As someone who delights in a good bowl of pho, I feel fortunate to live in Northern Virginia where shops selling the Vietnamese noodle soup are plentiful.
It's pronounced more like “fuh” than the “foe” commonly said by Westerners, so I'm sorry if those lunch time proclamations and status updates in the vein of "pho real!" just don't seem as clever now. Eaten with chopsticks and a big spoon, the dish is served piping hot in a large bowl with a plate of fresh garnish on the side for the diner to add in their preferred quantities.
For several years I have been having lunch at - a family-friendly Vietnamese restaurant in Chantilly with contemporary decor and a super clean appearance. I recently enjoyed a weekend dinner, starting with a pair of summer rolls ($3.50) that contained shrimp, a slice of pork, rice vermicelli noodles, lettuce, sprouts and herbs. The ingredients tasted fresh and the rolls were served with a thick and very sweet peanut dipping sauce.
I ordered pho ($7.98) with a full assortment of traditional Vietnamese meats (brisket, flank steak, fat brisket, soft tendon, bible tripe and meatballs). If a tamer rendition is more your style you can select any cuts of meat you like, or even order a chicken or seafood variety. The scallion laden broth is lighter than some places, but flavorful, and it came with a generous amount of garnish including culantro (extra points), sprouts, basil, jalapeno pepper and lime. I found the meat to be tender and in a fair quantity atop the tangle of rice noodles. The ubiquitous Sriracha sauce, hoisin sauce, chili sauce and fish sauce are all available on the table, allowing you to doctor your meal to your liking.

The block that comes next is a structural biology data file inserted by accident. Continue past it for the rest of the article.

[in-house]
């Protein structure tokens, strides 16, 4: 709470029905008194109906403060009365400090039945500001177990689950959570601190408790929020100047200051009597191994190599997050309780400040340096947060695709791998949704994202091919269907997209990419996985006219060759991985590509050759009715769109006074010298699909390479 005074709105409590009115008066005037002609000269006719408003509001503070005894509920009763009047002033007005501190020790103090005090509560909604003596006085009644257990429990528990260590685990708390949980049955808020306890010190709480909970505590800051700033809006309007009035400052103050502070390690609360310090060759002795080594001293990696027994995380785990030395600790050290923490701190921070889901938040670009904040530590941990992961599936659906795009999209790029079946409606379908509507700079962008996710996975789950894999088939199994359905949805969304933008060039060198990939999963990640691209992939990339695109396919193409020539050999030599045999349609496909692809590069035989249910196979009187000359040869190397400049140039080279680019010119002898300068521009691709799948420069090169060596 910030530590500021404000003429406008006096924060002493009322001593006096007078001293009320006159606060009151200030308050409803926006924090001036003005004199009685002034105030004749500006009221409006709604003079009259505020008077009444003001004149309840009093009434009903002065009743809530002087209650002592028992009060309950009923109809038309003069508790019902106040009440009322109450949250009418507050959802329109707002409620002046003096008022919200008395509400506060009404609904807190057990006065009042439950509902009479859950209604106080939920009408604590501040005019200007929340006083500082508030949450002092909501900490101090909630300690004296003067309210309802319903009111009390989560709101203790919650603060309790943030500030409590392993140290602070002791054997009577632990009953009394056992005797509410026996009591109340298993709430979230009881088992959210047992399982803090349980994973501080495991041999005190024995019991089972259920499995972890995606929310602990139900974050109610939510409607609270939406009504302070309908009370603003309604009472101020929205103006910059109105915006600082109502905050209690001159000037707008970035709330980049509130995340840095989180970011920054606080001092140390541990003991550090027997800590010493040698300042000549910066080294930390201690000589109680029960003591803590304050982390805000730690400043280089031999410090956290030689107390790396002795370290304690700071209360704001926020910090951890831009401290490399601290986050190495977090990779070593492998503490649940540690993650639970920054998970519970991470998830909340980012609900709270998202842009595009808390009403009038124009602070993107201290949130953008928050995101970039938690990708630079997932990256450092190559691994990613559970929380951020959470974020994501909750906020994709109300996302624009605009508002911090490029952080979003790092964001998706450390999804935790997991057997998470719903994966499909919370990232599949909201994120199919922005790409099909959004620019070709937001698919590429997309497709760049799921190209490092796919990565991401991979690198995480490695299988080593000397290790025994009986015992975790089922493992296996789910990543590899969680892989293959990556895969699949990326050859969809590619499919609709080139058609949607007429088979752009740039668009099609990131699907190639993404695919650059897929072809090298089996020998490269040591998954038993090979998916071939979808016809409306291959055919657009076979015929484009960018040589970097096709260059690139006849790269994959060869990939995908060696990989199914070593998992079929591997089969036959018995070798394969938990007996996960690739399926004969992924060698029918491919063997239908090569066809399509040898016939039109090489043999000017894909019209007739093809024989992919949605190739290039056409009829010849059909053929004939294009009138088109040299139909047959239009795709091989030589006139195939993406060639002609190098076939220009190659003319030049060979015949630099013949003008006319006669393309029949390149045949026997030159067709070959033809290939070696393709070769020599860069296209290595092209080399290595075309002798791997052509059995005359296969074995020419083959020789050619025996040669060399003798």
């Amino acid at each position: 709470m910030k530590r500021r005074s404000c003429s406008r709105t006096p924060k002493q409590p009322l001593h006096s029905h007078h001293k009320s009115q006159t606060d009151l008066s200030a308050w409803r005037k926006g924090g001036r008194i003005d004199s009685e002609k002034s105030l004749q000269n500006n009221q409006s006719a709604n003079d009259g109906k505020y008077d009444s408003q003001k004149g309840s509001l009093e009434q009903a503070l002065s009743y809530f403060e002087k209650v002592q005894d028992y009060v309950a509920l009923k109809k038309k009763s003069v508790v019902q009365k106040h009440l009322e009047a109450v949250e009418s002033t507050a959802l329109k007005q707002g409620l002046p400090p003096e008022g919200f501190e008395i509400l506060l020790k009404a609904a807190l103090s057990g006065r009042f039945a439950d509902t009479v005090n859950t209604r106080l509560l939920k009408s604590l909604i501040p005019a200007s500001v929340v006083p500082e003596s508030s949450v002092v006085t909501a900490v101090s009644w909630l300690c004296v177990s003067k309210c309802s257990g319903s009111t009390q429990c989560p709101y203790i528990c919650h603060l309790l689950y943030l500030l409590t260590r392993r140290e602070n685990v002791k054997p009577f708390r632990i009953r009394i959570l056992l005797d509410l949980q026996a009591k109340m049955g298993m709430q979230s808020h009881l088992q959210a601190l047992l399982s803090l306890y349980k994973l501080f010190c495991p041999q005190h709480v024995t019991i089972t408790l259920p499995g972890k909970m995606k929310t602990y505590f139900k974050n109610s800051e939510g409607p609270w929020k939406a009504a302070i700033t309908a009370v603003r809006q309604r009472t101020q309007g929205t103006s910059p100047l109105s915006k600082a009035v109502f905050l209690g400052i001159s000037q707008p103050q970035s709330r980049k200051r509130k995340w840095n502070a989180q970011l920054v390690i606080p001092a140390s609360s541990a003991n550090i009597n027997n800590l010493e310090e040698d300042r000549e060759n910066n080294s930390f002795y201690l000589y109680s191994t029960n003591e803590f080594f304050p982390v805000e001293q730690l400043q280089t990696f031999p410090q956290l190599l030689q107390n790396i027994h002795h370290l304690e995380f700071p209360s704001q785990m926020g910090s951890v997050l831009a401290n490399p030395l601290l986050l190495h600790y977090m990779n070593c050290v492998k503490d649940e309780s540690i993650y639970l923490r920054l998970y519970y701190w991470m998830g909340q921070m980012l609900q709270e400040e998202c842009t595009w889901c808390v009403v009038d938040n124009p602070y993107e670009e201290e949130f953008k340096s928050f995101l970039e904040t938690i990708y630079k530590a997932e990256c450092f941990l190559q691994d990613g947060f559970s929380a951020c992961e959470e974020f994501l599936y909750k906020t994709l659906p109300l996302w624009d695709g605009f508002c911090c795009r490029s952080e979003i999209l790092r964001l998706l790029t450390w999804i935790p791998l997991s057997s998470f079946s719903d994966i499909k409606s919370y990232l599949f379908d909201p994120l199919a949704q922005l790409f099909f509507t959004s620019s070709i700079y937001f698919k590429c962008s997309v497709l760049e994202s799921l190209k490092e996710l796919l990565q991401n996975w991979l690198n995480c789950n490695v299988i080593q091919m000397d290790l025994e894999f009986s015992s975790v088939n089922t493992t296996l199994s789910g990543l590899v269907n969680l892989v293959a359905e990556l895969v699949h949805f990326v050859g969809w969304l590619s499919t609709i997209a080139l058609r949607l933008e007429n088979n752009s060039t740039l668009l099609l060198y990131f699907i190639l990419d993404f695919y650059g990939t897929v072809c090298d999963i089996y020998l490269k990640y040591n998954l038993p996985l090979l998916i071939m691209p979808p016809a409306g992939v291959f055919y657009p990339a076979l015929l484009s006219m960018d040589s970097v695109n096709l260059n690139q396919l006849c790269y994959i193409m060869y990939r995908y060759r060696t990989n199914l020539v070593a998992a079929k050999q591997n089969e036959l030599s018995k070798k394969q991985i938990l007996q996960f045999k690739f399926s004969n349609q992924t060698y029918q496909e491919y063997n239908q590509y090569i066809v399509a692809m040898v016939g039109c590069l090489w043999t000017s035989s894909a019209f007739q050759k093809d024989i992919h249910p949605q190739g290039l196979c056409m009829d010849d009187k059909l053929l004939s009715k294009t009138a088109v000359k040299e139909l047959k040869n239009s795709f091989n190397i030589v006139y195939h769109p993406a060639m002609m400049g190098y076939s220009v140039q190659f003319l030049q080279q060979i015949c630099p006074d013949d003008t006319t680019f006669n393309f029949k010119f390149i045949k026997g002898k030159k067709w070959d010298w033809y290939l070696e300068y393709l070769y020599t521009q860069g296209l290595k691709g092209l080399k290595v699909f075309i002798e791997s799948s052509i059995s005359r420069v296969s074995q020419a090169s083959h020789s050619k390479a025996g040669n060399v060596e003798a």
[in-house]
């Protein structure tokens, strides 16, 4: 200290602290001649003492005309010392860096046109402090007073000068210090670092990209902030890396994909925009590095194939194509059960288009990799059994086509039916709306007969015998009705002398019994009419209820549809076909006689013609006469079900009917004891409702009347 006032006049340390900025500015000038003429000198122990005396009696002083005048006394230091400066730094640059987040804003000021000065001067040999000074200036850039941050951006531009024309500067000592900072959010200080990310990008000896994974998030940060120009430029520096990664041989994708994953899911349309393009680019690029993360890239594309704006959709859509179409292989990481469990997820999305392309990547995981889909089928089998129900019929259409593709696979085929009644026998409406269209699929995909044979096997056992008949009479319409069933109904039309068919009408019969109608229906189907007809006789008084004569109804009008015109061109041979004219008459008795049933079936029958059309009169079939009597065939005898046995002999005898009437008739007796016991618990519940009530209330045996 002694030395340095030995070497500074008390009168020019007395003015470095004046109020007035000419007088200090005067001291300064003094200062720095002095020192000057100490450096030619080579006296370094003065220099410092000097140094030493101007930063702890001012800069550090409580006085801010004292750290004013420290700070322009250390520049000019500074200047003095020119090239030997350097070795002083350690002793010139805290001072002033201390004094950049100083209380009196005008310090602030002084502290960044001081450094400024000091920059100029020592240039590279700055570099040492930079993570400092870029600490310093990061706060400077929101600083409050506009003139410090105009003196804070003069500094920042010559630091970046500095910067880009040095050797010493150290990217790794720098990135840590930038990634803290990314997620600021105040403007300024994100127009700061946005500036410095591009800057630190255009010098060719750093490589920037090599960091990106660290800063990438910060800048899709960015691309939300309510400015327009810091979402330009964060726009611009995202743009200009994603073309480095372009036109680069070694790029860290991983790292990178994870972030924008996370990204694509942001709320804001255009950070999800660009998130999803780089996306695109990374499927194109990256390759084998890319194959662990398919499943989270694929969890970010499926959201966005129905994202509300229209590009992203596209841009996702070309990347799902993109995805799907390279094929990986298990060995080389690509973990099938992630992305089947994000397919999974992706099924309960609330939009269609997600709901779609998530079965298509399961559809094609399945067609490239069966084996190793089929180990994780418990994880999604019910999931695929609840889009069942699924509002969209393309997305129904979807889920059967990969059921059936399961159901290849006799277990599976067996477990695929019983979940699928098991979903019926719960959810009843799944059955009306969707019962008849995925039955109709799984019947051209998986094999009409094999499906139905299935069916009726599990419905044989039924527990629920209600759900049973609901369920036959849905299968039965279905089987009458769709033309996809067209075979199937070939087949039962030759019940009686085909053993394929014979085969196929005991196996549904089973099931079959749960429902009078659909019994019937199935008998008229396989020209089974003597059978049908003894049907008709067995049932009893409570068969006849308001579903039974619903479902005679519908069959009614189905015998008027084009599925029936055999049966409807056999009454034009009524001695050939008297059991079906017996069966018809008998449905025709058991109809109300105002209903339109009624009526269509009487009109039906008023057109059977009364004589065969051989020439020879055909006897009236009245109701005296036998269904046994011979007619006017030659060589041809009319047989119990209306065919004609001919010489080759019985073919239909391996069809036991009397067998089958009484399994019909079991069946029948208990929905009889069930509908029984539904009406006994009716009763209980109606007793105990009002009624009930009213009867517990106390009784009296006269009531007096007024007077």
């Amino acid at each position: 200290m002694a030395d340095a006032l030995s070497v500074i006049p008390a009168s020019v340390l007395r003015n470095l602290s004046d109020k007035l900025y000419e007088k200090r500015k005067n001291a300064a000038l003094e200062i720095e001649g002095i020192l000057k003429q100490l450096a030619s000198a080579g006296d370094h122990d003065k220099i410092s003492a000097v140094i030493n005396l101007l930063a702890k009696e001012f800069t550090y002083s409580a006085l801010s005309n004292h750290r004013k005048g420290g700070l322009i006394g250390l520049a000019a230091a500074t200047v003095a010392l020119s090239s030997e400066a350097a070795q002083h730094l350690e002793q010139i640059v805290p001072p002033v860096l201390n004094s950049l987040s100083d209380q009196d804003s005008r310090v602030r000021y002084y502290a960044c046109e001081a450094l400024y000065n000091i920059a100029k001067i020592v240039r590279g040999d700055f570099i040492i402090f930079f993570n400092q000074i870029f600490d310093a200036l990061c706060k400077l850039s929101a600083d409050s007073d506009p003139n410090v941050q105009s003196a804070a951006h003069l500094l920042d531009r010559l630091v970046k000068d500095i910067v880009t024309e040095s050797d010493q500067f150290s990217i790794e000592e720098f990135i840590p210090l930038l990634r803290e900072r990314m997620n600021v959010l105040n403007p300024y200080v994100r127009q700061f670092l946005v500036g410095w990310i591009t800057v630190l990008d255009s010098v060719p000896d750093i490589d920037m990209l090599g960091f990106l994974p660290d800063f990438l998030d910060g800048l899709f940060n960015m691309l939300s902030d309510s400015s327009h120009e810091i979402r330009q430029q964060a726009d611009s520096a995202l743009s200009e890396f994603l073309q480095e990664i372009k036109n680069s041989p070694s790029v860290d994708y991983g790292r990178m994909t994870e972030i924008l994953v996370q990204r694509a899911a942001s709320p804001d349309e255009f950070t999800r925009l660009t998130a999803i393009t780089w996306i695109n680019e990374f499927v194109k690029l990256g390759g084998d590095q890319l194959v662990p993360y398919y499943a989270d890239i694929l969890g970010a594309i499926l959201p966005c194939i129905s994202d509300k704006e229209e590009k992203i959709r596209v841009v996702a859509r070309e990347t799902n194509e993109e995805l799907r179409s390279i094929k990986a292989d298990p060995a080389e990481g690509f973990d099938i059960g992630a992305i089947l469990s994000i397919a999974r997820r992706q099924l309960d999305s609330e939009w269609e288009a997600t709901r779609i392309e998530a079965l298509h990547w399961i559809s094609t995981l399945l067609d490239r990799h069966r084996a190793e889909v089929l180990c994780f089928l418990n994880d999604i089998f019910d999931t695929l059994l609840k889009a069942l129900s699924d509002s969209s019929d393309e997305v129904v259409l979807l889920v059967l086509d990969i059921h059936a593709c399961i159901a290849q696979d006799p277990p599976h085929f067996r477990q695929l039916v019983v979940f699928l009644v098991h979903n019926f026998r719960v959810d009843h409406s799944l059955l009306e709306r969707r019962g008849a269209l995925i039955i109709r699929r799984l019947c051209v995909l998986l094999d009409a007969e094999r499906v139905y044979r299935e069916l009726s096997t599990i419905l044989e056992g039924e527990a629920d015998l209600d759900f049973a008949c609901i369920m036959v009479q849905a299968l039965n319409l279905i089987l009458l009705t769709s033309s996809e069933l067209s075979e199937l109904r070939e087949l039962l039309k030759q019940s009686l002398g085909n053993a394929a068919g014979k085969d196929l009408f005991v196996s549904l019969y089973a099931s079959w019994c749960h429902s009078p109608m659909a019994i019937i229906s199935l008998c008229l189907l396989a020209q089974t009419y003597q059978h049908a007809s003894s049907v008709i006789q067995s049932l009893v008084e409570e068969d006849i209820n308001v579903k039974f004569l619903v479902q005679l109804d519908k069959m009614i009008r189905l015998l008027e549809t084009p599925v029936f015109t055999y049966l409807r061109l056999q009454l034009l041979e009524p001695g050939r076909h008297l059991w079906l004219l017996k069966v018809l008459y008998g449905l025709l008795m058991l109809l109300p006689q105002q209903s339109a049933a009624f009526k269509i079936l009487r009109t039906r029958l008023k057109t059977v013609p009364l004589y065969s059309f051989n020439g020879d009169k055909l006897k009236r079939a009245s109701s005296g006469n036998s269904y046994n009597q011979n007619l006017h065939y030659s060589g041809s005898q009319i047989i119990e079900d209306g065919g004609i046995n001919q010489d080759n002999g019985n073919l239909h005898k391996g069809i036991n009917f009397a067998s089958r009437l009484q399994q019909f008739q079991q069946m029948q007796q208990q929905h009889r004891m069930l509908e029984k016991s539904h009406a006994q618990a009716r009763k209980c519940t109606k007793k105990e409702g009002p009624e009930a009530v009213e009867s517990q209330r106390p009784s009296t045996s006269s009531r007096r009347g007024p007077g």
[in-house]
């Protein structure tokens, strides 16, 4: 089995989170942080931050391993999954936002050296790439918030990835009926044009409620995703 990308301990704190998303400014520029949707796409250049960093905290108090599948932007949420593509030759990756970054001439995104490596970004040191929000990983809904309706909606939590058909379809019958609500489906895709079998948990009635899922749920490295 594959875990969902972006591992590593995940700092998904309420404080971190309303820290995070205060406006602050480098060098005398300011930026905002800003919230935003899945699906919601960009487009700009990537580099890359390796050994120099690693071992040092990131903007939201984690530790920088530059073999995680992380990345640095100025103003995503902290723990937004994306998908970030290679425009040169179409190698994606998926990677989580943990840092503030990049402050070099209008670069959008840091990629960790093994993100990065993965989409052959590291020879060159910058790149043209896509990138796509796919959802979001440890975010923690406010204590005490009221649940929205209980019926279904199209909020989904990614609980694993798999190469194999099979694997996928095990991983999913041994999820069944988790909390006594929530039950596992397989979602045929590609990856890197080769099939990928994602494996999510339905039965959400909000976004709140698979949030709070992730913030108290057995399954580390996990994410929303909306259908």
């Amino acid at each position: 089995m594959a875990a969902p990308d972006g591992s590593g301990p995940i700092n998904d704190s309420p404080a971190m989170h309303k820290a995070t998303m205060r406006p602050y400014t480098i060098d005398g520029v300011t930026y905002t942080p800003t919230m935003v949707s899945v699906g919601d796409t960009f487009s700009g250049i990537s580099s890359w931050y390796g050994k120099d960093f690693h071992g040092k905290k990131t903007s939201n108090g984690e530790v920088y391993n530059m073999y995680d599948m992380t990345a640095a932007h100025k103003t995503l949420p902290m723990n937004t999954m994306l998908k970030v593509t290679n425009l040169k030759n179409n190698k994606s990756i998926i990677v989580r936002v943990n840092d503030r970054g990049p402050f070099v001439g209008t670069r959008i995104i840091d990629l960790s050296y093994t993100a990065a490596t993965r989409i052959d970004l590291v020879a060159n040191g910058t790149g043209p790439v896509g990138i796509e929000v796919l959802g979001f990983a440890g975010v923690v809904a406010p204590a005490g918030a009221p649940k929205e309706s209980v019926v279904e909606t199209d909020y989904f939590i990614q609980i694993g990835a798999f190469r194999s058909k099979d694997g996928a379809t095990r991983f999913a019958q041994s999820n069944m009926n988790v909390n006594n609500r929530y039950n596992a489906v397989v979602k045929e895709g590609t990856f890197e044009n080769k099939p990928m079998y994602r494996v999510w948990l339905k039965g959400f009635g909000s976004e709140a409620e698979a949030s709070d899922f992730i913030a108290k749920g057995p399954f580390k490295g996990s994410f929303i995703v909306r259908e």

I also ordered bun ($8.58) - a cool and light dish with crunchy fresh flavor that is perfect for summer. It consisted of cold vermicelli noodles topped with chopped lettuce, sprouts, shredded carrot and radish, cucumber, basil and chopped peanut. You have a choice of meat, the only hot ingredient in this dish, and I chose grilled beef that had been marinated and was served on skewers. A bowl of tangy sauce - a key ingredient of which is fish sauce - is served on the side. Once this liquid is poured over the entire dish you are ready to mix the contents and enjoy a lovely balance of flavors and textures.
To finish the meal, I couldn’t pass up a Vietnamese iced coffee ($3.50) - a bold chicory infused brew mixed with thick sweetened condensed milk. Some assembly is required, as is the case in most Vietnamese restaurants I have been to, and I wouldn't have it any other way! You are brought a glass of ice and coffee cup topped with an individual drip filter. Once the coffee is brewed you simply stir (the sweetened condensed milk is already in the bottom of the cup) and pour over the ice. It is a richly sweet and decadent coffee drink that makes a great after-dinner treat.
Pho 98 is located near the intersection of Route 50 and Route 28 interchange, across from the Avion Business Park. They are open Monday through Saturday 9:30 a.m. - 9 p.m. and on Sunday 9:30 a.m. - 8 p.m. Call 703-378-7958 to confirm information.